If Jesus of Nazareth was this prophesied Christ as the New Testament declares, then there are also some important differences between the Raj and the ‘Christ’.  The Raj came in military power and enforced outward submission through greater might.  Jesus came in such humility and servanthood that the powers in his day, like Herod, were caught by surprise.  Jesus the Christ first meets our need for freedom from sin and death, and by loving us first, seeks, even still today, to win our loyalty inwardly from our hearts.  Only after he has won over people in this way to Himself from all nations will he establish his outward rule.  Jesus likened this to an invitation to a great wedding feast, and many with money and power had excuses to decline the invitation.  The poor, crippled, blind and lame would show up at this feast in great numbers (see Matthew 22).  Many of the wealthy, powerful and connected in this life will miss out on the benefits of His rule.  So the question of whether Jesus is this Old Testament Christ is important to consider.  Fortunately, the Old Testament can help us.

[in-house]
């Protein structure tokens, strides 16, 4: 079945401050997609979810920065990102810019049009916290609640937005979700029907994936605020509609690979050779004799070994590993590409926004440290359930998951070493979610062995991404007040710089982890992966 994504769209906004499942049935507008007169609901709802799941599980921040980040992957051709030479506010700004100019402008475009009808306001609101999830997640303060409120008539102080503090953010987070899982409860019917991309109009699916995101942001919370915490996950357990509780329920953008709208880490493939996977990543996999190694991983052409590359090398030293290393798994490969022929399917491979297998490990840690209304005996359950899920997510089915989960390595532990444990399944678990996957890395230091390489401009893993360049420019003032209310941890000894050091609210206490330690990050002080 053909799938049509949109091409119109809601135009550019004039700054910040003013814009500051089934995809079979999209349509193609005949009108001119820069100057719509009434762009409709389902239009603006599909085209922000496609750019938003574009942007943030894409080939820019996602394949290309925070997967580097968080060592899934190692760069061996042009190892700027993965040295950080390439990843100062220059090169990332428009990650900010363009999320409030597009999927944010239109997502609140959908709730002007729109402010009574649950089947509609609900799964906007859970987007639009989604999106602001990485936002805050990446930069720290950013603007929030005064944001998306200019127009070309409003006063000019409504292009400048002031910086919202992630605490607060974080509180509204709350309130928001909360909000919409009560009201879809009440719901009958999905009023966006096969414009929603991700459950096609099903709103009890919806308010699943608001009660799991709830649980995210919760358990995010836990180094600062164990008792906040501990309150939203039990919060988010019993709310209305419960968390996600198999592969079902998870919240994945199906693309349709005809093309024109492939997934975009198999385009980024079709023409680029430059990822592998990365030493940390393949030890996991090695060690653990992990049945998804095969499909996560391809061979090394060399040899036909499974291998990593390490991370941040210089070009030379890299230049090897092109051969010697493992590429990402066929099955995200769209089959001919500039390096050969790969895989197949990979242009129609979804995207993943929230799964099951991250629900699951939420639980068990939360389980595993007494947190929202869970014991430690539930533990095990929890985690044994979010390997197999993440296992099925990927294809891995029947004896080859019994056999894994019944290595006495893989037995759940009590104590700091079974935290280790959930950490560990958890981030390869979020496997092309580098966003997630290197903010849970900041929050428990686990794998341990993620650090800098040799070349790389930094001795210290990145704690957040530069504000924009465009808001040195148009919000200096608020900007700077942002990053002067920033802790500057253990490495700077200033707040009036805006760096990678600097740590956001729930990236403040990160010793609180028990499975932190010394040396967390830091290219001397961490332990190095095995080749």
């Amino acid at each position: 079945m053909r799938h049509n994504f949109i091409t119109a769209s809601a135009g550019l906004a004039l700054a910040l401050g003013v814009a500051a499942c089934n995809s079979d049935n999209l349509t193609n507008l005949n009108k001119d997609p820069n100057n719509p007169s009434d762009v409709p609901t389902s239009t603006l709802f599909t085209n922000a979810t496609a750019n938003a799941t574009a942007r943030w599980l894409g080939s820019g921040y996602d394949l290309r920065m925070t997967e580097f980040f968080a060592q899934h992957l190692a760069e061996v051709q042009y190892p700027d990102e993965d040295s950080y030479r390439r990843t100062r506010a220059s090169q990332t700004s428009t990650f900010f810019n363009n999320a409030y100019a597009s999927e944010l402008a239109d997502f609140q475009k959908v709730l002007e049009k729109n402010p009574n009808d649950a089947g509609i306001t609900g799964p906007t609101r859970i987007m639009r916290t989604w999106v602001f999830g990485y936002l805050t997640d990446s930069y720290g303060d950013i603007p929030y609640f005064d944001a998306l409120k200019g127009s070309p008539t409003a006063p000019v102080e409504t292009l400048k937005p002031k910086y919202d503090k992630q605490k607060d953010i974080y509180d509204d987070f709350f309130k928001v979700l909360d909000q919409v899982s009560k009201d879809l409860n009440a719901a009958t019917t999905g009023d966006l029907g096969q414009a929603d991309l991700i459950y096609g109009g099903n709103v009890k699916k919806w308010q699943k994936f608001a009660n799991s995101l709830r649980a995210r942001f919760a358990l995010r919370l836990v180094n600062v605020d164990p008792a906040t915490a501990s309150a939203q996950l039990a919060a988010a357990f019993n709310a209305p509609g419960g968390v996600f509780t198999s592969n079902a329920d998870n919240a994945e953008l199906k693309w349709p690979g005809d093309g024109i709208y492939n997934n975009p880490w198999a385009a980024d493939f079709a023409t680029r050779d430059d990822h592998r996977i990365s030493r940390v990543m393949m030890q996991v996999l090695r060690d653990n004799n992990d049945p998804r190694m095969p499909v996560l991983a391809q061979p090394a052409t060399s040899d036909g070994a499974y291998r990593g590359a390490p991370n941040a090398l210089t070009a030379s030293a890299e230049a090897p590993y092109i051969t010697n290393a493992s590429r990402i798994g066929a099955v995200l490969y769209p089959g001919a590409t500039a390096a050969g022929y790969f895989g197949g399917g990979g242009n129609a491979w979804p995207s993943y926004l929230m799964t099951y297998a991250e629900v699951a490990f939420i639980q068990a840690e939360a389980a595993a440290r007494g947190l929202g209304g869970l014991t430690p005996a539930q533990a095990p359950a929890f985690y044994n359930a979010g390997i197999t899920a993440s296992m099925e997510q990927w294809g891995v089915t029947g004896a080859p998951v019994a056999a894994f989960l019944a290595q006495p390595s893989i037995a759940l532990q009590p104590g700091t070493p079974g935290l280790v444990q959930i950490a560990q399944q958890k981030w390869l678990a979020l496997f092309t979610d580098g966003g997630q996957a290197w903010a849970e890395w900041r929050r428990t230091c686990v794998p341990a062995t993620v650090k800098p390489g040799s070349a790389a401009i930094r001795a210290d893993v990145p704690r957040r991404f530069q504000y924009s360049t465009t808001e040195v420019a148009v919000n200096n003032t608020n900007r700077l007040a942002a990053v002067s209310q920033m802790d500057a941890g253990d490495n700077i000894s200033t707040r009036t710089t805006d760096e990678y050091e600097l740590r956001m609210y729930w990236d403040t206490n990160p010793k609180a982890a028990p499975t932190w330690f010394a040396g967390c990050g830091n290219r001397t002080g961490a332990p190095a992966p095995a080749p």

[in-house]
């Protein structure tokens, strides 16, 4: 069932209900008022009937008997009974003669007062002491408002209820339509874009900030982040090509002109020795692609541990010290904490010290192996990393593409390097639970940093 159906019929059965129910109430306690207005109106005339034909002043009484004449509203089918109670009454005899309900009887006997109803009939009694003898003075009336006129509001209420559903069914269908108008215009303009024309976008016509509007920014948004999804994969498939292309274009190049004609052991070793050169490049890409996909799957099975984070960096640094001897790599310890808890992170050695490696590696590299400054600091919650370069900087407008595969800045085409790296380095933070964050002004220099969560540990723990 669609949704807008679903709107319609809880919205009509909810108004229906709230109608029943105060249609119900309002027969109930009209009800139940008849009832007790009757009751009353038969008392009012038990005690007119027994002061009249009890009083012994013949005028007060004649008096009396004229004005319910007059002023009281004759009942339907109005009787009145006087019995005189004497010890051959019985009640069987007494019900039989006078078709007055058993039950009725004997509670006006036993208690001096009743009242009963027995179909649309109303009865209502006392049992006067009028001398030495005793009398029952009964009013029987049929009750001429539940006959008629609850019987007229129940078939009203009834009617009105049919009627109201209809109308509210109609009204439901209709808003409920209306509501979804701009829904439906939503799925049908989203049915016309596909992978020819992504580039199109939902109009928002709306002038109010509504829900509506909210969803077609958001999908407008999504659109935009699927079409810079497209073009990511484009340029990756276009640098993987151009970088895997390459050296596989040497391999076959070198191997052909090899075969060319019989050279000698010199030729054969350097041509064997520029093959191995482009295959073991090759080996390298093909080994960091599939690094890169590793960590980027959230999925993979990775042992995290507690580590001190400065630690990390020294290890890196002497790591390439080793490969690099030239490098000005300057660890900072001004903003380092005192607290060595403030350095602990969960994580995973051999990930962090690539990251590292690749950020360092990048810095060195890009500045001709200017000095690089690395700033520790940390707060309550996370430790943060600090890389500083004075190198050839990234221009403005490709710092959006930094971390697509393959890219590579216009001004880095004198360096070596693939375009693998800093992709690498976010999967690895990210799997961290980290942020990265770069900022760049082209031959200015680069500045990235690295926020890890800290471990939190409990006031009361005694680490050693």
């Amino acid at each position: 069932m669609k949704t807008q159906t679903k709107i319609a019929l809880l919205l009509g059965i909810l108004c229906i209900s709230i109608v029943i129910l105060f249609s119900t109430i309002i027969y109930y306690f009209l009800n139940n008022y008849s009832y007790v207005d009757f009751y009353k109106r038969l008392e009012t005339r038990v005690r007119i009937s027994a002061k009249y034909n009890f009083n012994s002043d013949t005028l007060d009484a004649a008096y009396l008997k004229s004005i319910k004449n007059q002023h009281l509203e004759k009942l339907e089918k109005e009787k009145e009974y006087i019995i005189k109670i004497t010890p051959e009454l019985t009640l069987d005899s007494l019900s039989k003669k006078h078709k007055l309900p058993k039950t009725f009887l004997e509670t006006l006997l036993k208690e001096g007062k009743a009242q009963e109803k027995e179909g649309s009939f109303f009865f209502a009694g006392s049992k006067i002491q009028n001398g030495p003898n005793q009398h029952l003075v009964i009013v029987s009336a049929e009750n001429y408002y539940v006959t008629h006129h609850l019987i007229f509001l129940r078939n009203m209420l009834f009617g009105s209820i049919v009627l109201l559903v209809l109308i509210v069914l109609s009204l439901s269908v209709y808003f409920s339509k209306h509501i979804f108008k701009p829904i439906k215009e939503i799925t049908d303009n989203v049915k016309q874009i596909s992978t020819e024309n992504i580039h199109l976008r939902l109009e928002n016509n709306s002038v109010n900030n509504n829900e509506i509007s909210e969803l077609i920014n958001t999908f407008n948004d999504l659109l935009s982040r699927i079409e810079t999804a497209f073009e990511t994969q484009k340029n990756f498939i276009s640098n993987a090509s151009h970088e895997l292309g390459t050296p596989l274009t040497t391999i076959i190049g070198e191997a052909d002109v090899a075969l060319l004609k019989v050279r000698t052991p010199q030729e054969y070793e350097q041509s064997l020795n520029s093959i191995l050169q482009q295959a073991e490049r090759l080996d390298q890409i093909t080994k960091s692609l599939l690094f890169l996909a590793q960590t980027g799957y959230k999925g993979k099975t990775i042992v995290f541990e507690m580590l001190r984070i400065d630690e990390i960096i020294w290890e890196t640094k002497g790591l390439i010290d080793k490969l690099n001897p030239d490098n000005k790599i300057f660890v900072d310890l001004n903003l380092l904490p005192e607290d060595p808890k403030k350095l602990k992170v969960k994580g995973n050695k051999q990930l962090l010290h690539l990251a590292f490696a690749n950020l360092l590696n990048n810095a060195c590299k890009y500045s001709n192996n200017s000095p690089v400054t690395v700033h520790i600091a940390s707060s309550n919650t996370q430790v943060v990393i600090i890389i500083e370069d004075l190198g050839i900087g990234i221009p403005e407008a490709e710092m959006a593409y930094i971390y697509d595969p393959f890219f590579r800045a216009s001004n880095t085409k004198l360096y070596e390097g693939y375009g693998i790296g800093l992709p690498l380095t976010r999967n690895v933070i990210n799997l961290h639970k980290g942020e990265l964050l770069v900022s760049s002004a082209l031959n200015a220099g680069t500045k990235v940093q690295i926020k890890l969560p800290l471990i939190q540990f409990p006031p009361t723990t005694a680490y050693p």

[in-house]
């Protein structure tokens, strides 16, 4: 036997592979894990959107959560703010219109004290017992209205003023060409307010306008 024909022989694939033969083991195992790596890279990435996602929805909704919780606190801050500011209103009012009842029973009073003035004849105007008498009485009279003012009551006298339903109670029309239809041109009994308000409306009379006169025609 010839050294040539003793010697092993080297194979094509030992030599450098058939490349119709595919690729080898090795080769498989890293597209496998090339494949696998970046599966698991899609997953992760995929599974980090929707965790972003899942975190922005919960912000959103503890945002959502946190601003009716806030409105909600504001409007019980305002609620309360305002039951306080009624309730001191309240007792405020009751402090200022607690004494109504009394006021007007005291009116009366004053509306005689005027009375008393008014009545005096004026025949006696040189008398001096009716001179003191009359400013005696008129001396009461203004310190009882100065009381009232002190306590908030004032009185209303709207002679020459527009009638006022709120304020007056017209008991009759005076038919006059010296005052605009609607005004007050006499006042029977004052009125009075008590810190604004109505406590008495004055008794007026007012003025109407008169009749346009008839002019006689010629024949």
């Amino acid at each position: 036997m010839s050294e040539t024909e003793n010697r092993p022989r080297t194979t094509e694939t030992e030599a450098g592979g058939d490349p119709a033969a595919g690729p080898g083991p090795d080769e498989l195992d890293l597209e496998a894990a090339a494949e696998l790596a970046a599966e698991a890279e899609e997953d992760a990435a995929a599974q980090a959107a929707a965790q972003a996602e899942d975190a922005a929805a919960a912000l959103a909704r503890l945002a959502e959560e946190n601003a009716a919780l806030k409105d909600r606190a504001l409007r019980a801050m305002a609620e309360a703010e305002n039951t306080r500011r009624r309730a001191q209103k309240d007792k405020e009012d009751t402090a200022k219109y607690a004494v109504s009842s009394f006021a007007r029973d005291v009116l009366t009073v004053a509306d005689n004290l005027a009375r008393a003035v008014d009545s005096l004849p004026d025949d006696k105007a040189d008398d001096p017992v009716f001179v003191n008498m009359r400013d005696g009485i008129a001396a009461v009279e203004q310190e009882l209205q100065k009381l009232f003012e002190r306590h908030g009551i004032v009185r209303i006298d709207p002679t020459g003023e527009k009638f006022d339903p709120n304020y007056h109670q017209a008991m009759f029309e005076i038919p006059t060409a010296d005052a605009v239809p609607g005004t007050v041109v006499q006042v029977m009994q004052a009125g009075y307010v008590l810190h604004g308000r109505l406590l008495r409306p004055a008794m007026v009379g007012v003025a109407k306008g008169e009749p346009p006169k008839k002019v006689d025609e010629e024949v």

The Old Testament prophecies: Like a lock of a lock-n-key system

Since the Old Testament clearly predicts the future, it stands in very small company across the vast sea of human literature. It is like the lock of a door. A lock is designed with a certain shape so that only a specific ‘key’ that matches the shape can unlock it. In the same way the Old Testament is like a lock. The specifications of the ‘Christ’ are not just in these two Psalms we looked at above but also in Abraham’s sacrifice, Adam’s beginning, and Moses’ Passover.  But it is in the Prophets of the period 800-400 BC in the Old Testament that the specifications of the coming Christ become even more precise, allowing us to check whether Jesus really was this prophesied ‘Christ’ – which we do next.